When Writing Styles Collide

Did you know that there are multiple writing styles? Students visiting the Writing Center are usually familiar with MLA style, having learned it in their high school English classes, but different fields and majors may require different writing styles like APA, AP, or Chicago. Different writing styles have different ways of quoting passages, citing sources, placing commas, and even spelling words!

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In the tweet above, Brooke Pryor, a journalist from Kansas City, illustrates what happens when writing styles collide. The tweet includes a text screenshot of Brooke and her fiancé debating whether to use Oxford commas on their wedding website. (An Oxford comma is the comma used before the last item of a list of three or more items, before an “and” or “or”. For example: an Italian painter, sculptor, and architect.) As an English major, Brooke’s fiancé wants to use Oxford commas. As a journalist, Brooke wants to leave out Oxford commas.

So who is right?

Technically both. In MLA style (used in English and other liberal arts and humanities fields) it is correct to use Oxford commas, in AP style (used in journalism, mass communications, and public relations) it is correct to leave out Oxford commas. Both Brooke and her fiancé are correctly using Oxford commas based on their respective fields. Since a wedding website is more personal and not a professional or academic piece of writing, the pair could use either writing style, however they cannot use both. Mixing writing styles can confuse readers. Whatever writing style you choose to use, consistency is key!

If you’re unsure what writing style you should use for a writing piece or how to write in a particular writing style, here’s a quick and easy overview of some of the most common writing styles and when to use them.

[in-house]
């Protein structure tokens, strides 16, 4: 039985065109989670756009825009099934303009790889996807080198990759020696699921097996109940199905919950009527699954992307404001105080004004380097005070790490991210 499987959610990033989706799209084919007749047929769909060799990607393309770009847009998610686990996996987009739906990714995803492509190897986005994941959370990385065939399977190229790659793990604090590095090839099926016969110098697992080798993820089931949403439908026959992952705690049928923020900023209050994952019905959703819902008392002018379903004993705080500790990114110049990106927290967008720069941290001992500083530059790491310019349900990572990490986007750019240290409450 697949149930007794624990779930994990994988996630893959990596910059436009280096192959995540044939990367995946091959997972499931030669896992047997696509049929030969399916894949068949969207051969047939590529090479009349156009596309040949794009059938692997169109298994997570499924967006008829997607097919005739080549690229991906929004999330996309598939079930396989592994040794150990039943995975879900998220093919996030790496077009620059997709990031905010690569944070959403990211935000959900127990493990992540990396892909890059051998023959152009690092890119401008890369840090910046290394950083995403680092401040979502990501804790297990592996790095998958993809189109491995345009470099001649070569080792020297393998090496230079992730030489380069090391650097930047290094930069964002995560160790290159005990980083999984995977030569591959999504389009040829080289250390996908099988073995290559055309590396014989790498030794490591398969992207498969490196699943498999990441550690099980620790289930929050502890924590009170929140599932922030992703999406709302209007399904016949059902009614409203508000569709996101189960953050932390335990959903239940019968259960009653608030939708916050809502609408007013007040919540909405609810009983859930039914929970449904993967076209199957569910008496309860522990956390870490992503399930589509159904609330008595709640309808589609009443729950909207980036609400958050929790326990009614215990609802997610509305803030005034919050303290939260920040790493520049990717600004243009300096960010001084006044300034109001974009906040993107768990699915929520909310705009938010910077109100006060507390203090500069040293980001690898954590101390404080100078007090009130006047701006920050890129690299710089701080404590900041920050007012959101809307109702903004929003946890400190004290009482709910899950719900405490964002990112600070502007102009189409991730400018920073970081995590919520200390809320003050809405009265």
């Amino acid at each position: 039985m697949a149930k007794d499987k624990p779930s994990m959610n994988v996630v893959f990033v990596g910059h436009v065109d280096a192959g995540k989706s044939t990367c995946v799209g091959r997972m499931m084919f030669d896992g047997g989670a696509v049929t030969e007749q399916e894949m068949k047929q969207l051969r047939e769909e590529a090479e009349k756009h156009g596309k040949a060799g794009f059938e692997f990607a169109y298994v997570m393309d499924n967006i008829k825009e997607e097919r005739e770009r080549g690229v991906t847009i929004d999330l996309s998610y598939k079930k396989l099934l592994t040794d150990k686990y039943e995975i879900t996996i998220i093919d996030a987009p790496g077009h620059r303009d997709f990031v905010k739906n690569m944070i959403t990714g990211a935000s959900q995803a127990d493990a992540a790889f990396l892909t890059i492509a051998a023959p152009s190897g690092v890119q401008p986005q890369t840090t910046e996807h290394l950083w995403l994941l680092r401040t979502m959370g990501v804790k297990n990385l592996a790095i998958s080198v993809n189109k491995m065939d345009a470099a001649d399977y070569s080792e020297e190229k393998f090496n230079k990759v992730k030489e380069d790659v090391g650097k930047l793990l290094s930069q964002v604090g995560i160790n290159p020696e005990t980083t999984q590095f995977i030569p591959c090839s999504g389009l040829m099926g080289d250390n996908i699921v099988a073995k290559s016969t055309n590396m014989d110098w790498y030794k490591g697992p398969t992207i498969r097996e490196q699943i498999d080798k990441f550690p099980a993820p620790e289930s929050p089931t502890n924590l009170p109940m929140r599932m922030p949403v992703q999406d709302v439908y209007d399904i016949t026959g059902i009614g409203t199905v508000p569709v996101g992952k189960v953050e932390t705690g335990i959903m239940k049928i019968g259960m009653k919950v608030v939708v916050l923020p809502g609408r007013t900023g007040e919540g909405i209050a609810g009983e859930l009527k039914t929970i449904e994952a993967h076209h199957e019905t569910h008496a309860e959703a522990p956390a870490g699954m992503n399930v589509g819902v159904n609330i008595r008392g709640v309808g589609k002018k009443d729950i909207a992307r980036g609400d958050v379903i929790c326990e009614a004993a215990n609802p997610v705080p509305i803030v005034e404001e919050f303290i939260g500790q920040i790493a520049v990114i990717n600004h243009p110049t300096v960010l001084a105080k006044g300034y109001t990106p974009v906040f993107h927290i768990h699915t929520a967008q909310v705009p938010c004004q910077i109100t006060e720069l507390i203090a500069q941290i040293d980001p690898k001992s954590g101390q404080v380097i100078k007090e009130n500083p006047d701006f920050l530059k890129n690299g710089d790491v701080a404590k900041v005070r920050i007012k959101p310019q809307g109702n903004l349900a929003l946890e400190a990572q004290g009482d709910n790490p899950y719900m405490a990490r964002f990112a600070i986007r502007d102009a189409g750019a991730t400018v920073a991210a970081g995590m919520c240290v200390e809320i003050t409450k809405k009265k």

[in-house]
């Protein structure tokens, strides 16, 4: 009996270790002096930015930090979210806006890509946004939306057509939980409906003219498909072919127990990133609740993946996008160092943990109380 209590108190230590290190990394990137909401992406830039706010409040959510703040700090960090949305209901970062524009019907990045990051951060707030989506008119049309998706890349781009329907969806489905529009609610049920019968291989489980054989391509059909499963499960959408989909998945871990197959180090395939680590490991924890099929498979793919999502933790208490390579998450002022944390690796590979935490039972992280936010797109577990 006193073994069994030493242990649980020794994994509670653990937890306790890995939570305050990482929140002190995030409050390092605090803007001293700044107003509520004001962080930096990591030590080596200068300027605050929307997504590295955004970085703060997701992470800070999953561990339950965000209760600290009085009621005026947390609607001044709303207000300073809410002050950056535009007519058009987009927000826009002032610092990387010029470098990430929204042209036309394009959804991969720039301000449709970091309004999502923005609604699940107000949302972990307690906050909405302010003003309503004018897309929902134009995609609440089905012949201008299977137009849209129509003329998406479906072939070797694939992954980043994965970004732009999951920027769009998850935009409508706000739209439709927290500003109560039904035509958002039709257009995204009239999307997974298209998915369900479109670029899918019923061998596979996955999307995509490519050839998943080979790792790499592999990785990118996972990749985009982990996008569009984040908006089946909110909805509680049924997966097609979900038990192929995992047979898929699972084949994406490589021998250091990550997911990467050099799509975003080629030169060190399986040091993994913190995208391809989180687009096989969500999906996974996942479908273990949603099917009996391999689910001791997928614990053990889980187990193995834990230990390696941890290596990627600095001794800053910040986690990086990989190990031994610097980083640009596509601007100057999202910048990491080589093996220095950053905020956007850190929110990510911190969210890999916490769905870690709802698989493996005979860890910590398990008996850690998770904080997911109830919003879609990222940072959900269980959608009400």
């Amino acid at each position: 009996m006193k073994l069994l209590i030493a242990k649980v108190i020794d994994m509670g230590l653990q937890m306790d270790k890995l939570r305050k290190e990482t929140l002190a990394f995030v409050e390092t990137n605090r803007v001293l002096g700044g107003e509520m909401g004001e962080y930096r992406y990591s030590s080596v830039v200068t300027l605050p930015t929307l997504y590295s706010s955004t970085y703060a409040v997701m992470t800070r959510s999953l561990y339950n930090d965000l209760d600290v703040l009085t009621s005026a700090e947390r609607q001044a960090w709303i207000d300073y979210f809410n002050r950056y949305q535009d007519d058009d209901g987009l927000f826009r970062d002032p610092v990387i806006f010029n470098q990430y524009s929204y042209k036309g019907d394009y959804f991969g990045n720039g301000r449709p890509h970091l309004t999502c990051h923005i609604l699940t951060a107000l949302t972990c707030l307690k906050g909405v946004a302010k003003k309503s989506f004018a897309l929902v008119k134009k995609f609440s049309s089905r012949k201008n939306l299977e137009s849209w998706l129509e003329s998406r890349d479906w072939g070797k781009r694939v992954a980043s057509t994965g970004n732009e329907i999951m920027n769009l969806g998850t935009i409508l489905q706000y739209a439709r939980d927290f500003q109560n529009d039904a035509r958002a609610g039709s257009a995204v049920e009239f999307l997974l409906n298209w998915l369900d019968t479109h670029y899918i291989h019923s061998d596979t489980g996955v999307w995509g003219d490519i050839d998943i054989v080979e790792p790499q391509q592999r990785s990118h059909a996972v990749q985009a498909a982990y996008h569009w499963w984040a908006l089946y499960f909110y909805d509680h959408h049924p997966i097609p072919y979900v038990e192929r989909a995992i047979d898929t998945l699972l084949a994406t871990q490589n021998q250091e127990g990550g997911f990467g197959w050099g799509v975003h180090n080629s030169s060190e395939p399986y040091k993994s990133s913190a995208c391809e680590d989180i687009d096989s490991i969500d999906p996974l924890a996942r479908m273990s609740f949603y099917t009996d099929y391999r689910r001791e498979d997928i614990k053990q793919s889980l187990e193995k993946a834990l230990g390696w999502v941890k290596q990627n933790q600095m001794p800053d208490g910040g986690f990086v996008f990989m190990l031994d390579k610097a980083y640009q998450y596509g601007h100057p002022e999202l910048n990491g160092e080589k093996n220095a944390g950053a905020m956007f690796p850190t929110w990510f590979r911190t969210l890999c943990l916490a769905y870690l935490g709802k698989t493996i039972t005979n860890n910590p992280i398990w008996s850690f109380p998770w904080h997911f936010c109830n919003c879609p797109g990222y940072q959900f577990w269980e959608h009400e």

MLA (Modern Language Association) Style

Used for:

  • English

  • Liberal Arts

  • Humanities

Defining characteristics:

  • Uses Oxford commas

  • Page numbers and writer’s last name are placed in header

  • Last name of author of source and page numbers included in in-text citation

  • Has a “Works Cited” page

APA (American Psychological Association) Style

Used for:

  • Psychology

  • Education

  • Social sciences (sociology, speech, etc.)

Defining characteristics:

  • Has a title page

  • A running head is placed in the header

  • Last name of author of source and year of publication are included in in-text citation

  • Avoids direct quotes, paraphrases instead

  • Has a “References” page

AP (Associated Press) Style

Used for:

  • Journalism

  • Public Relations

  • Mass communications

Defining characteristics:

  • Does not use Oxford commas

  • Has specific spelling, capitalization, and abbreviation guidelines

  • All sources are cited directly in-text, there is no citation page at the end

Chicago/ Turabian Style

Used for:

  • History

  • Business

  • Fine Arts

Defining characteristics:

  • Uses footnotes

  • Has a “Bibliography” page

For more resources on formatting and citation visit:

MLA:

https://owl.purdue.edu/owl/research_and_citation/mla_style/mla_formatting_and_style_guide/mla_formatting_and_style_guide.html

https://style.mla.org/

APA:

https://owl.purdue.edu/owl/research_and_citation/apa_style/apa_formatting_and_style_guide/general_format.html

http://www.apastyle.org/

AP:

https://owl.purdue.edu/owl/subject_specific_writing/journalism_and_journalistic_writing/ap_style.html

https://www.apstylebook.com/

Chicago:

https://owl.purdue.edu/owl/research_and_citation/chicago_manual_17th_edition/chicago_manual_of_style_17th_edition.html

https://www.chicagomanualofstyle.org/home.html